Service: Built for Ward Line, sailing New York - Havana. Tragedy struck during a northbound run off the New Jersey coast 8 Sep 1934, a night of heavy rain and rough seas. Just before dinner, the captain was found dead in his stateroom. Hours later a fire was discovered, but a distress call was not made until things had gotten out of hand. The crew performed poorly, with many departing in lifeboats before the passengers. Ships responding to the distress call included the Monarch of Bermuda, the Coast Guard cutter USCGC Tampa, as well as local fishing boats. Attempts to tow the ship failed and it drifted onto the beach at Asbury Park. Of the 316 passengers and 230 crew on board, 91 passengers and 31 crew perished. Fires burned for several days, while huge crowds gathered on the beach and boardwalk to view the wreck. The ship, which had cost $4 million to build, was scrapped for $100,000 at Baltimore.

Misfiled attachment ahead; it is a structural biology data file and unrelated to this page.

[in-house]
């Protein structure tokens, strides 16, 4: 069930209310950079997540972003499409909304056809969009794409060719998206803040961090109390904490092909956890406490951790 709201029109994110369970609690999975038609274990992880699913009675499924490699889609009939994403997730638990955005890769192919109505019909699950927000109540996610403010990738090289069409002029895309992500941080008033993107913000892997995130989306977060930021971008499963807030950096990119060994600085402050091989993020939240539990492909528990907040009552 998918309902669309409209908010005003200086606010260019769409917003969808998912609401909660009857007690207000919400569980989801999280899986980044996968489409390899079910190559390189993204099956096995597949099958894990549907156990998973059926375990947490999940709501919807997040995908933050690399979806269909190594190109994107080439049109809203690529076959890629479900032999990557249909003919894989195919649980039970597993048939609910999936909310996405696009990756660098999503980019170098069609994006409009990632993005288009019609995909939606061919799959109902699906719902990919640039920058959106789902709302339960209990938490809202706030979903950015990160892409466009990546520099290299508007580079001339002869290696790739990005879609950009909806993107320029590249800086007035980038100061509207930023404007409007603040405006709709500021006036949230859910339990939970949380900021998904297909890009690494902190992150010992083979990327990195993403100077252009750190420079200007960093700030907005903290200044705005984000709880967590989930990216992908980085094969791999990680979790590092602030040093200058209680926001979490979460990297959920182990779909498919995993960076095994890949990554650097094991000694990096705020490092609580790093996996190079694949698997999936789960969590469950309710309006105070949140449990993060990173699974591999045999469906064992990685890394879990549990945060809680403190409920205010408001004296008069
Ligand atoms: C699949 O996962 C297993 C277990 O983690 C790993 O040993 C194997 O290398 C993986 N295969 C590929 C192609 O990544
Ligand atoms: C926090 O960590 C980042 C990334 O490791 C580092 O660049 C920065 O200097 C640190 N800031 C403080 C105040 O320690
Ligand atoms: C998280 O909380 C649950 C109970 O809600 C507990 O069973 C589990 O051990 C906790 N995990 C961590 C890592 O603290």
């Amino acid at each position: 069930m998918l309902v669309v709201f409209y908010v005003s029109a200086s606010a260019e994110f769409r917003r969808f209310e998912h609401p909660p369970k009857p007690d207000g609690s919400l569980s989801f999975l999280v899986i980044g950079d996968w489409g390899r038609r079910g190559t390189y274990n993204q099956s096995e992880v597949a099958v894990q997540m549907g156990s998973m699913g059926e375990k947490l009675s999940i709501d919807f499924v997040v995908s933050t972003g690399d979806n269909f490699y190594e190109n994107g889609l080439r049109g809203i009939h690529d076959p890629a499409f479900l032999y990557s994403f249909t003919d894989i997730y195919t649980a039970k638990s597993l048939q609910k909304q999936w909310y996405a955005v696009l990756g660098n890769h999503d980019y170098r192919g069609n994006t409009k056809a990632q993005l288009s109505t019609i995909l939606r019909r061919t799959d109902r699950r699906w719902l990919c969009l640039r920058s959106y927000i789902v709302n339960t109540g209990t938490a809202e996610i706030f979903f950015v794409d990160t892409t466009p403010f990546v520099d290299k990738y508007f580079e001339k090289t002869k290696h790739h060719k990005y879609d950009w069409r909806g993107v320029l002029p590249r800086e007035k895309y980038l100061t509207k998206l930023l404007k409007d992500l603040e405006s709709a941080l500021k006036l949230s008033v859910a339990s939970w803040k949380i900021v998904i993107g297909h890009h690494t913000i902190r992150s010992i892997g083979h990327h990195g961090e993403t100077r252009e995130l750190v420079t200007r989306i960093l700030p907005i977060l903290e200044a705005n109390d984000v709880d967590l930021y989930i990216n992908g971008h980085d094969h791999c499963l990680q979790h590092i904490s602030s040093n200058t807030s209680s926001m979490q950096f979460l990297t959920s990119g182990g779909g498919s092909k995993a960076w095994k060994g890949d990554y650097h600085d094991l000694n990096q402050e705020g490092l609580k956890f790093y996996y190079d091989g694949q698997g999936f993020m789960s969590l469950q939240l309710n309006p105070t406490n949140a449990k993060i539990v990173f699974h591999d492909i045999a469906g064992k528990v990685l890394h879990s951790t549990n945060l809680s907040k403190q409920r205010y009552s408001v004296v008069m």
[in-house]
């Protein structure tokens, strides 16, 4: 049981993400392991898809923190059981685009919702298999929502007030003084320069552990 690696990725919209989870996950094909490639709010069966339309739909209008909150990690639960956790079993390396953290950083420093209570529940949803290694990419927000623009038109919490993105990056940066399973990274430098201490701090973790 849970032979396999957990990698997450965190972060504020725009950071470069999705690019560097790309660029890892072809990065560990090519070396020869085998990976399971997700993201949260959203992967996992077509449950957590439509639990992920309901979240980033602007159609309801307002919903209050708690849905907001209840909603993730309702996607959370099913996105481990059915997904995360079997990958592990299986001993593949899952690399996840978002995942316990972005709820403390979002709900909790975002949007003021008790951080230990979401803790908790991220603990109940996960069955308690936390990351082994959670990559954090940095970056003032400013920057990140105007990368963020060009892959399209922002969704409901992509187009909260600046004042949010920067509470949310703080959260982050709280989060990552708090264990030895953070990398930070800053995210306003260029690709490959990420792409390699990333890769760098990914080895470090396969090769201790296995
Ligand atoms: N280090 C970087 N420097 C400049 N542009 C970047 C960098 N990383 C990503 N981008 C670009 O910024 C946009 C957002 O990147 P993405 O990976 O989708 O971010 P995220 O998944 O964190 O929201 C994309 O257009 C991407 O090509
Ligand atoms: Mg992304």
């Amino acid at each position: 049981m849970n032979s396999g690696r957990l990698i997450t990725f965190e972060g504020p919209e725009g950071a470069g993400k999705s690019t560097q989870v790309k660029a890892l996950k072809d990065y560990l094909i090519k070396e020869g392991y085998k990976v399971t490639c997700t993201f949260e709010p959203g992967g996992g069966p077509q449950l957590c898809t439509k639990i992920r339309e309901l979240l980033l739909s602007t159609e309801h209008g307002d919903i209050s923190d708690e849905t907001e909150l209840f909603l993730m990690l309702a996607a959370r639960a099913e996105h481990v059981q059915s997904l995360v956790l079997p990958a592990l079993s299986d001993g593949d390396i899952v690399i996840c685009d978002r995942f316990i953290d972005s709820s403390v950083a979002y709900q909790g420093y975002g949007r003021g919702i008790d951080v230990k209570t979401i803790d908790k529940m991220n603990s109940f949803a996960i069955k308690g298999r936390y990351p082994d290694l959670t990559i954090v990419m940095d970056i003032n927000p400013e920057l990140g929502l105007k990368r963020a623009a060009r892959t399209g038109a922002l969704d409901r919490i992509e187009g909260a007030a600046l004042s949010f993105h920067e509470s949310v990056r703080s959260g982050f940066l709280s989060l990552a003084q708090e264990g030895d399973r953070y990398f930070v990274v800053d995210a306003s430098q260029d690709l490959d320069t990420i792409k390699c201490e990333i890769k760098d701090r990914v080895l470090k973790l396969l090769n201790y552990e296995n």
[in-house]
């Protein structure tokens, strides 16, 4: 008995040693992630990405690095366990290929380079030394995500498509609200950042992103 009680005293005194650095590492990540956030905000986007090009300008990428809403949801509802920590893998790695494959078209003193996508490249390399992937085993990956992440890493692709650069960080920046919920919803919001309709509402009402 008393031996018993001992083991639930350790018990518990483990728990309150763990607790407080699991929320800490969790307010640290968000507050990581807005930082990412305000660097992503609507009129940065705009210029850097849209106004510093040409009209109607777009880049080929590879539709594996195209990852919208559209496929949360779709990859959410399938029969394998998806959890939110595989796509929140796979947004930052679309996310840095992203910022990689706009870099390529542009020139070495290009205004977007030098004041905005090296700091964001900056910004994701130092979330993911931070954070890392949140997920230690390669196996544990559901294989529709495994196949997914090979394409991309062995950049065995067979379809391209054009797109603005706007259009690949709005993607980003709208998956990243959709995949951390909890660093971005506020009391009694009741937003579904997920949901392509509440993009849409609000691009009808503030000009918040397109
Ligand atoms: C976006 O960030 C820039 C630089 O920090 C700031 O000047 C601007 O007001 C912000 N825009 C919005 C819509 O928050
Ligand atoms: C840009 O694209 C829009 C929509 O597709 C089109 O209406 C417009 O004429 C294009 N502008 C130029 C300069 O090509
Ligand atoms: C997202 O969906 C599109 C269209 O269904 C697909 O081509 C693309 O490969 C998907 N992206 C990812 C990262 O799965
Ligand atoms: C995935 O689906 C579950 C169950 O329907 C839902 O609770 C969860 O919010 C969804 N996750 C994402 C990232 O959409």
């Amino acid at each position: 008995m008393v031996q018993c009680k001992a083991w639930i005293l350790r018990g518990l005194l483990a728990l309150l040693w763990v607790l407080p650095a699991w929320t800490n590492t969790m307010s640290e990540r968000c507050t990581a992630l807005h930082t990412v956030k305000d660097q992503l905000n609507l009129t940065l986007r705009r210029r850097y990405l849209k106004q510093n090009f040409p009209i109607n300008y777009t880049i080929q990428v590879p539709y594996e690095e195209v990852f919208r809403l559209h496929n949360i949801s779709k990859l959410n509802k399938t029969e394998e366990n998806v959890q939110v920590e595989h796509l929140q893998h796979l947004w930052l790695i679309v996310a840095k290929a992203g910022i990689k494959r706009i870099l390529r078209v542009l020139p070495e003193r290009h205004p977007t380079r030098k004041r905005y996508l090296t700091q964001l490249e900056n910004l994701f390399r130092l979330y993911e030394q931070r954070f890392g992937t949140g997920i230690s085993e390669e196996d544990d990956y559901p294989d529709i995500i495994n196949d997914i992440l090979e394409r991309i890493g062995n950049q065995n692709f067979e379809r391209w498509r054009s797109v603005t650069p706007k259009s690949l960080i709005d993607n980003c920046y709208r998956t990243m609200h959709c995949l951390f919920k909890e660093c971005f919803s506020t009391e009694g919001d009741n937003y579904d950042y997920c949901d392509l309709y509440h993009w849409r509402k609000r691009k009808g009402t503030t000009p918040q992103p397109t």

Sister ship Oriente carried on in the New York to Cuba service alone. She was taken up the U.S. Army in Jun 1941 as the transport USS Thomas H. Barry and made trips to the Caribbean, the South Pacific, and North Africa, before starting a series of 23 Atlantic crossings in Jul 1943. In Jan 1946 she was converted to carry military dependents, then later laid up in the James River reserve fleet. She was scrapped at Baltimore in 1957.